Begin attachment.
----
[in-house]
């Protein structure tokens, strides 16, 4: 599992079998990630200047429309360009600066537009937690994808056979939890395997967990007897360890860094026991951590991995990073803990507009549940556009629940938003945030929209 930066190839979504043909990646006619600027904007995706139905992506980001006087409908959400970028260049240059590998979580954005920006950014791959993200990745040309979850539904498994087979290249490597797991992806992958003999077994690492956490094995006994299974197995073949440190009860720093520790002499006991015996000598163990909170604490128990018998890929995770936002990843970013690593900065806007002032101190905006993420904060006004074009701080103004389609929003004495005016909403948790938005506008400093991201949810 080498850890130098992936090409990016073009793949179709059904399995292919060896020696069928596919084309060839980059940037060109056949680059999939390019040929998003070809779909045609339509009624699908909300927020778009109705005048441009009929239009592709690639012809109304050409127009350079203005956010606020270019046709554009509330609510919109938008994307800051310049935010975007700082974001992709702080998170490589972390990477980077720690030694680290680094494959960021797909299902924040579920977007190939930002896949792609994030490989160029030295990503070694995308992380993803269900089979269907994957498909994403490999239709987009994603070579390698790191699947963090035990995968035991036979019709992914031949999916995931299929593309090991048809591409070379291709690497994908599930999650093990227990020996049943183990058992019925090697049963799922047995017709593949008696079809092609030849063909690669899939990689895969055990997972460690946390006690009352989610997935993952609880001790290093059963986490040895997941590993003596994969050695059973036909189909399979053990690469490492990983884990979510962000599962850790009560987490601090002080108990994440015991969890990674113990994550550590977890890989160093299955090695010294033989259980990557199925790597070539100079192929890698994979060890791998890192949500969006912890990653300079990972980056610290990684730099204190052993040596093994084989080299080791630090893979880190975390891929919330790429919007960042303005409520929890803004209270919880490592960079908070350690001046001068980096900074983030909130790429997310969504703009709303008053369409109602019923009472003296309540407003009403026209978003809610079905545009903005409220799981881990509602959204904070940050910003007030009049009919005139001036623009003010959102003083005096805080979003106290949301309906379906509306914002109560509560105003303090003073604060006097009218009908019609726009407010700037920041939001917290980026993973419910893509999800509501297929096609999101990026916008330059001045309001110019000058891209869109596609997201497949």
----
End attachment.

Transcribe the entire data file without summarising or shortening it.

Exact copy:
[in-house]
């Protein structure tokens, strides 16, 4: 599992079998990630200047429309360009600066537009937690994808056979939890395997967990007897360890860094026991951590991995990073803990507009549940556009629940938003945030929209 930066190839979504043909990646006619600027904007995706139905992506980001006087409908959400970028260049240059590998979580954005920006950014791959993200990745040309979850539904498994087979290249490597797991992806992958003999077994690492956490094995006994299974197995073949440190009860720093520790002499006991015996000598163990909170604490128990018998890929995770936002990843970013690593900065806007002032101190905006993420904060006004074009701080103004389609929003004495005016909403948790938005506008400093991201949810 080498850890130098992936090409990016073009793949179709059904399995292919060896020696069928596919084309060839980059940037060109056949680059999939390019040929998003070809779909045609339509009624699908909300927020778009109705005048441009009929239009592709690639012809109304050409127009350079203005956010606020270019046709554009509330609510919109938008994307800051310049935010975007700082974001992709702080998170490589972390990477980077720690030694680290680094494959960021797909299902924040579920977007190939930002896949792609994030490989160029030295990503070694995308992380993803269900089979269907994957498909994403490999239709987009994603070579390698790191699947963090035990995968035991036979019709992914031949999916995931299929593309090991048809591409070379291709690497994908599930999650093990227990020996049943183990058992019925090697049963799922047995017709593949008696079809092609030849063909690669899939990689895969055990997972460690946390006690009352989610997935993952609880001790290093059963986490040895997941590993003596994969050695059973036909189909399979053990690469490492990983884990979510962000599962850790009560987490601090002080108990994440015991969890990674113990994550550590977890890989160093299955090695010294033989259980990557199925790597070539100079192929890698994979060890791998890192949500969006912890990653300079990972980056610290990684730099204190052993040596093994084989080299080791630090893979880190975390891929919330790429919007960042303005409520929890803004209270919880490592960079908070350690001046001068980096900074983030909130790429997310969504703009709303008053369409109602019923009472003296309540407003009403026209978003809610079905545009903005409220799981881990509602959204904070940050910003007030009049009919005139001036623009003010959102003083005096805080979003106290949301309906379906509306914002109560509560105003303090003073604060006097009218009908019609726009407010700037920041939001917290980026993973419910893509999800509501297929096609999101990026916008330059001045309001110019000058891209869109596609997201497949």